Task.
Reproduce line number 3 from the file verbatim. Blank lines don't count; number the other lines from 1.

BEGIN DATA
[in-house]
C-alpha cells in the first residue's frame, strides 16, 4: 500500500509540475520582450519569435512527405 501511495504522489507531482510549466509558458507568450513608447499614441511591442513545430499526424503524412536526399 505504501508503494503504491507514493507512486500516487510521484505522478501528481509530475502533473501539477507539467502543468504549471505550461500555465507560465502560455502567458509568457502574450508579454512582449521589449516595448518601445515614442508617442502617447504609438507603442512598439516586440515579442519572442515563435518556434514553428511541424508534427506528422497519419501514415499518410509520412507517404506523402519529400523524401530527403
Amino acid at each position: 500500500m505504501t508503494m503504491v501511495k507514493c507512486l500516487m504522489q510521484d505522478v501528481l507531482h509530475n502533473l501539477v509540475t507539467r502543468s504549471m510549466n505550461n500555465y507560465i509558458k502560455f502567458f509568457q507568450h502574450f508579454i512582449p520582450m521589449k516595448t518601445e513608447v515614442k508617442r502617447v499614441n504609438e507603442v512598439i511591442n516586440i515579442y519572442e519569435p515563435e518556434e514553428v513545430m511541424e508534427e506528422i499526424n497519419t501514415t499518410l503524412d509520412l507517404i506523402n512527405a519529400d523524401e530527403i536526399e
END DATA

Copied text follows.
Amino acid at each position: 500500500m505504501t508503494m503504491v501511495k507514493c507512486l500516487m504522489q510521484d505522478v501528481l507531482h509530475n502533473l501539477v509540475t507539467r502543468s504549471m510549466n505550461n500555465y507560465i509558458k502560455f502567458f509568457q507568450h502574450f508579454i512582449p520582450m521589449k516595448t518601445e513608447v515614442k508617442r502617447v499614441n504609438e507603442v512598439i511591442n516586440i515579442y519572442e519569435p515563435e518556434e514553428v513545430m511541424e508534427e506528422i499526424n497519419t501514415t499518410l503524412d509520412l507517404i506523402n512527405a519529400d523524401e530527403i536526399e